Improv program evolves at LTCC
May 21, 2013
What: Improv pros lead workshop, performance
Where: LTCC Duke Theatre
When: Saturday from 12:30-4 p.m. Performance starts at 7:30 p.m.
More info: Call 530-541-4660, ext. 240
Lake Tahoe Community College’s improv program keeps evolving as more colleges across the state develop their own off-the-cuff theater groups.
LTCC Theater Director Susan Boulanger started seriously developing the college’s improvisation group, Random Acts of Improv, last year. She saw how popular the form of theater was becoming and she wanted to capitalize on that interest. Since 2008, improv programs have been increasingly common at community colleges across California, she said.
The LTCC group performed once last year. For the 2012-13 school year, Boulanger held a show every quarter and grew her “stable” of players to more than a dozen.
“It seemed like a great thing to do to continue developing this as a program. I get a lot of people in my classes, possibly because it’s an easy A,” Boulanger joked. “But they get really into it. It’s a great to watch people grow in these classes.”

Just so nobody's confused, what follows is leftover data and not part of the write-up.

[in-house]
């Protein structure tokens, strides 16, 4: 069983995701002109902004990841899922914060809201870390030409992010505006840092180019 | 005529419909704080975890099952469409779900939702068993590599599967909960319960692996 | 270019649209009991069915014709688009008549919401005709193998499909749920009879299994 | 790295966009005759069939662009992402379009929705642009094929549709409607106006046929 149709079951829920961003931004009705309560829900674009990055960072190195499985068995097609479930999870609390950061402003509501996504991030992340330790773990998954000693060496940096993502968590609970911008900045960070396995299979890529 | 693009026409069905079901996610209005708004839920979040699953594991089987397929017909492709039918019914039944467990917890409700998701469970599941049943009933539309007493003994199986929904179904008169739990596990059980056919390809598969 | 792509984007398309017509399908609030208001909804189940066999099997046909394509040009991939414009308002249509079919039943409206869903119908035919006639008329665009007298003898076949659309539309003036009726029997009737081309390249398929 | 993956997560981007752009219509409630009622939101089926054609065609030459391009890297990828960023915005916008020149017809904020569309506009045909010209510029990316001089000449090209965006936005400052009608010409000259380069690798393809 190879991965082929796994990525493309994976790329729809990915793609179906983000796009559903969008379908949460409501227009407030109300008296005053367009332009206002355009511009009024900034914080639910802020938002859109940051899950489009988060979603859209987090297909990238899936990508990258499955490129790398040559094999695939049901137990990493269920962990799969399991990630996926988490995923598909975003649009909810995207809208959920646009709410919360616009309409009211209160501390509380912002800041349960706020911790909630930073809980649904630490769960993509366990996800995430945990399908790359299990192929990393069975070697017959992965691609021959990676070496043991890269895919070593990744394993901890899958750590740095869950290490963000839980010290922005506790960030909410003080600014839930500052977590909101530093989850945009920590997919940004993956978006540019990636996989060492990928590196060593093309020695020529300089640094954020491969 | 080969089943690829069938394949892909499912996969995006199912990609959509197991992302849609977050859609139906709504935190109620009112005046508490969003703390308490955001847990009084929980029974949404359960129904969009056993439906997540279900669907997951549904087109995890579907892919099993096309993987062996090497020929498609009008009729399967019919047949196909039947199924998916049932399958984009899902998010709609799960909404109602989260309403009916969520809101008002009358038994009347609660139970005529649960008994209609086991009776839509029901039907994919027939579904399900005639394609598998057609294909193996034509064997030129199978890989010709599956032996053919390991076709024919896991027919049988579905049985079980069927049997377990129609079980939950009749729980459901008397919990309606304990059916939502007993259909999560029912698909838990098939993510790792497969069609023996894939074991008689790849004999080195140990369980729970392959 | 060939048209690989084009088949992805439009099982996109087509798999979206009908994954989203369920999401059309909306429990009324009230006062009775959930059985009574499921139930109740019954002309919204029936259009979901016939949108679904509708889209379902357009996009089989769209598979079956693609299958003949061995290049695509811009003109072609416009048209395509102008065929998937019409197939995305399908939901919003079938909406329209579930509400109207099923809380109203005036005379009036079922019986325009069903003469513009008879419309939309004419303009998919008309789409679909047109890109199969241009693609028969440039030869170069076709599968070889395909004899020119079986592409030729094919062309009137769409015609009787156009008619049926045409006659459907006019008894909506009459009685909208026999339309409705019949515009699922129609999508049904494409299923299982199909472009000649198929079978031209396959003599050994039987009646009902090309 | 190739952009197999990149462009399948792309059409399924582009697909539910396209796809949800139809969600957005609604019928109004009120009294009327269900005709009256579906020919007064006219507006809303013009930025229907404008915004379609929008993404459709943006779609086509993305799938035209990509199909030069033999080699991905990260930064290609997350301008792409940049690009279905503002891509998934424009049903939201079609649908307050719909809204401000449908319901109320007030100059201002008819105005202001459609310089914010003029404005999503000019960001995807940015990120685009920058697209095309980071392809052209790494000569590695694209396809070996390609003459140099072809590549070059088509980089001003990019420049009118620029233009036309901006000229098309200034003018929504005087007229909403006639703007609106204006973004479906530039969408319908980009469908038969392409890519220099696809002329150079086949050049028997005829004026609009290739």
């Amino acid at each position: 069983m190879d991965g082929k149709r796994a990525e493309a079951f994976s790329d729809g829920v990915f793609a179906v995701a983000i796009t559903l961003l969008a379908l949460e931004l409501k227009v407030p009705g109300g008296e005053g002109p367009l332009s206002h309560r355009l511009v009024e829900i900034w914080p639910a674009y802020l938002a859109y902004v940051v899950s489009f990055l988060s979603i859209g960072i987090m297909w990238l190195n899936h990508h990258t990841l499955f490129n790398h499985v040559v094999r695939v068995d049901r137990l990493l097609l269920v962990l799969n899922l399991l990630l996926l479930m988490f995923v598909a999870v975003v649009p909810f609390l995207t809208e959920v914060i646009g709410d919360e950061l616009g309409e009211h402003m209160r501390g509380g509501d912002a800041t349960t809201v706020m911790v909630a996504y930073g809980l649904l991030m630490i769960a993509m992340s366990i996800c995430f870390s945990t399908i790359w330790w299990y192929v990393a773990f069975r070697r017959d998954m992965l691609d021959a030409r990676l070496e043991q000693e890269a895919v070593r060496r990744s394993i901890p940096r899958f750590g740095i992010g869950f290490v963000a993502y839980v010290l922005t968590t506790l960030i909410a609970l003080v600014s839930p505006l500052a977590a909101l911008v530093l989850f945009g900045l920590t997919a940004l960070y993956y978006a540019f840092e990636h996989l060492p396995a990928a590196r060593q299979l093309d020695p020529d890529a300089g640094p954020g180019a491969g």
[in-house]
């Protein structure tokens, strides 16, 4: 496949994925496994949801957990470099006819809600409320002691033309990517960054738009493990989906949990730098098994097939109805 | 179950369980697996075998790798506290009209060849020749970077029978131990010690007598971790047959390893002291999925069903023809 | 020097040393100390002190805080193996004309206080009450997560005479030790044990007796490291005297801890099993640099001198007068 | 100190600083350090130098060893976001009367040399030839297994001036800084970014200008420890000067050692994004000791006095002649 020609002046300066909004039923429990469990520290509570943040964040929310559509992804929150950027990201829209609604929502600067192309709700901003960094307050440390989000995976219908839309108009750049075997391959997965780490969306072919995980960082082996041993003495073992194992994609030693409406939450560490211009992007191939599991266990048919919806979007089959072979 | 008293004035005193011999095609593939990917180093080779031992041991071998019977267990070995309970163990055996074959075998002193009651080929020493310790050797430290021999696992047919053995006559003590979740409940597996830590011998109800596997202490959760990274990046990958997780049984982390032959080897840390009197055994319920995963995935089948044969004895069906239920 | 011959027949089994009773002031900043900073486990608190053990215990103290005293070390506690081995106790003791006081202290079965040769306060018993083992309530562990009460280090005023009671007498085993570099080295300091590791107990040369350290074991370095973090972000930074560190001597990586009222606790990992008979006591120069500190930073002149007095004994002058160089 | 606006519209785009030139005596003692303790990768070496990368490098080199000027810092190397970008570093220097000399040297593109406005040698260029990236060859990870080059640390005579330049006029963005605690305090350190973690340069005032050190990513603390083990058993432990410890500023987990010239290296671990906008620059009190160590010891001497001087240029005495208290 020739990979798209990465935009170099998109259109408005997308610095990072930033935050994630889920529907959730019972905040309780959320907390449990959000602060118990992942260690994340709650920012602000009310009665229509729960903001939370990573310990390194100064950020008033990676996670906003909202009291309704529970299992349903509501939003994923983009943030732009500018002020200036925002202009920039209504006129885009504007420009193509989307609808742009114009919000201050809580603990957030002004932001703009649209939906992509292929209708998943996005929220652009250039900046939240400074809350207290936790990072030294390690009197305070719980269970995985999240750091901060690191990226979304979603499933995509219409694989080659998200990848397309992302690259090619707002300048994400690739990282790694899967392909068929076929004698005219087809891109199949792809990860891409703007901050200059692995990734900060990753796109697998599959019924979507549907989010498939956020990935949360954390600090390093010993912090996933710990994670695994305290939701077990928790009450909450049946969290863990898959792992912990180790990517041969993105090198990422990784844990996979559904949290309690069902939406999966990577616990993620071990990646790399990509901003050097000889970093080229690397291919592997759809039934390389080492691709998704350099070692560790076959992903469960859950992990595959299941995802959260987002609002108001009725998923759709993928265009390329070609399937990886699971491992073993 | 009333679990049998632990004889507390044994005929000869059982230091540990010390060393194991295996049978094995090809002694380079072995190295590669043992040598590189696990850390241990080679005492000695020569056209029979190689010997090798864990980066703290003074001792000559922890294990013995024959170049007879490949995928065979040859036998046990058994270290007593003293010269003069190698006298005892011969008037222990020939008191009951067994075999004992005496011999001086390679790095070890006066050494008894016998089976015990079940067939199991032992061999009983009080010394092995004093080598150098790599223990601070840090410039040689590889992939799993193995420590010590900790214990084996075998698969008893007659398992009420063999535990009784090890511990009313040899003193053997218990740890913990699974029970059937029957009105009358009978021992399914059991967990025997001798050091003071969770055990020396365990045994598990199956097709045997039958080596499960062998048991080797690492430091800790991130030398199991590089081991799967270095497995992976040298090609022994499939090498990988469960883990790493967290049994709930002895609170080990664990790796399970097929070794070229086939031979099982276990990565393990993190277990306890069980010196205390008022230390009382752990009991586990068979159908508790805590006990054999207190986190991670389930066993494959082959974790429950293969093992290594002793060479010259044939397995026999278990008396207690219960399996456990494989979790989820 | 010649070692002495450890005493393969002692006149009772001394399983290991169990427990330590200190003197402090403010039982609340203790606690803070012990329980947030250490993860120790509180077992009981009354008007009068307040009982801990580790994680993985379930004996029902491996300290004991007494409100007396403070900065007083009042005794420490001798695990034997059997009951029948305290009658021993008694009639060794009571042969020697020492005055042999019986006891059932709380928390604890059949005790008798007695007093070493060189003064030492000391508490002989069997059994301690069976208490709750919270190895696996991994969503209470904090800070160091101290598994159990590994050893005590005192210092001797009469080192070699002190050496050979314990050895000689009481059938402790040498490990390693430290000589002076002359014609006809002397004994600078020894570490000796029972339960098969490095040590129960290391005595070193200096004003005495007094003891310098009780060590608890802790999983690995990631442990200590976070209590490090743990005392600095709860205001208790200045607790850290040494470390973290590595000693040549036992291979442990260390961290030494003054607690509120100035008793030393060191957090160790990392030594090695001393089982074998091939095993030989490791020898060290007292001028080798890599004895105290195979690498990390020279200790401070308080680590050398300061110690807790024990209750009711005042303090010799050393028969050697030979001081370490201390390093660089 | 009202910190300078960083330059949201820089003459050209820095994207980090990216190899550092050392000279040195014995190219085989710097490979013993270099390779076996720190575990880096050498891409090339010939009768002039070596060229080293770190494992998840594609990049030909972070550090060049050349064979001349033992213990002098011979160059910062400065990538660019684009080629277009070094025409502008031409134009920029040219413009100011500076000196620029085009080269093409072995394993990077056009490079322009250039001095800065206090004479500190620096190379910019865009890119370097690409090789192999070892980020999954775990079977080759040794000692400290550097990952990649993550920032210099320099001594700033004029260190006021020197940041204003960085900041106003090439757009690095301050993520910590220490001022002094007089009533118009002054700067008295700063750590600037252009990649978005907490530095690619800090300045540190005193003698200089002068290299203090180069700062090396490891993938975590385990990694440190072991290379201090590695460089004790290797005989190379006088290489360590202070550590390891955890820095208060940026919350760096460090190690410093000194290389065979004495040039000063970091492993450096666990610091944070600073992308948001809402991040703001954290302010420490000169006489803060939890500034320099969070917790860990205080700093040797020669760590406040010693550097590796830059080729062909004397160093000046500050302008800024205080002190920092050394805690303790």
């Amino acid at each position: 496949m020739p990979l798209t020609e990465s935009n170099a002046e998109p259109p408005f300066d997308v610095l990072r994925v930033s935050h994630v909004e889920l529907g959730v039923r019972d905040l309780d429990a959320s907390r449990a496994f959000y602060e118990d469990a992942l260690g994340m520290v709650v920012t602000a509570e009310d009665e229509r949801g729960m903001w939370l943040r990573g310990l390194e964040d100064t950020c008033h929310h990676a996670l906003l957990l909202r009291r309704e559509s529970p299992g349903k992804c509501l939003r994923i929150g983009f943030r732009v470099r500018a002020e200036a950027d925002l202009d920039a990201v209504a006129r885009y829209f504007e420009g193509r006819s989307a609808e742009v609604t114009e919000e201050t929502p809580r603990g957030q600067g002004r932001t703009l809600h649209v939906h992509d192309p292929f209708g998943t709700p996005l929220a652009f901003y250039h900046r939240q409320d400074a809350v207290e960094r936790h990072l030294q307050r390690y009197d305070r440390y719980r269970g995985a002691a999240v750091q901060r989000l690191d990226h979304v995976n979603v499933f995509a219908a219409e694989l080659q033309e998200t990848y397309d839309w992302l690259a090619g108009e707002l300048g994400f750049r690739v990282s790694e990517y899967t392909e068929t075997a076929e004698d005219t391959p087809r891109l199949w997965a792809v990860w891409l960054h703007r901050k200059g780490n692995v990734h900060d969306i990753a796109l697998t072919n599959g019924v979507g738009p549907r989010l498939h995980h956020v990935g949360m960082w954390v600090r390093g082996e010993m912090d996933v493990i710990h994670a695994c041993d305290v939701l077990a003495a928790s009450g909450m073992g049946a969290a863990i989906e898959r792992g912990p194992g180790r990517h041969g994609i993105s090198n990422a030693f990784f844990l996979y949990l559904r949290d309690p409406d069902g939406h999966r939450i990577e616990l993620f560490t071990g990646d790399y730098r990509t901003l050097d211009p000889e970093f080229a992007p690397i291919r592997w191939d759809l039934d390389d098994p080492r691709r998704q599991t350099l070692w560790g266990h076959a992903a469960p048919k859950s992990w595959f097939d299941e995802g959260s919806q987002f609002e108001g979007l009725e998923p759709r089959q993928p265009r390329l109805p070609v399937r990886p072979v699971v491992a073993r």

In order to take the program to the next level, Boulanger invited improv professionals Laura and Rick Hall to lead a musical improv workshop and perform alongside the college’s troupe this weekend. Laura Hall worked as the musical director for the television series “Whose Line is it Anyway?” — she just finished shooting the remake of the popular show, which will air this summer — while her husband performed on HBO’s “Curb Your Enthusiasm.”
Musical improv, like traditional improv, is all about telling a story, Boulanger said. It’s a natural, though sometimes intimidating, progression and the Halls will attempt to demystify the art this Saturday.
“It seems impossible when you watch an actor improvise a song on the spot,” Laura Hall said. “We ease people into it … A big part of the workshop is demystifying it for people. When you see it, it looks so amazing. You don’t realize you could use skills you already have.”
Everyone who participates in the workshop is able to perform at least some musical improv by the end of the session, according to Rick Hall.
“One of the nicest compliments we get is when people say your workshop is a safe environment where you’re not afraid to try new things, to fail,” he said.
For Boulanger, improvisation lets her perform. She’s usually too busy organizing and directing college shows to find time to get onstage, she said.
“It’s something I really love to do. With improv, there’s no prep. I can step up there and have a great time with it,” Boulanger said.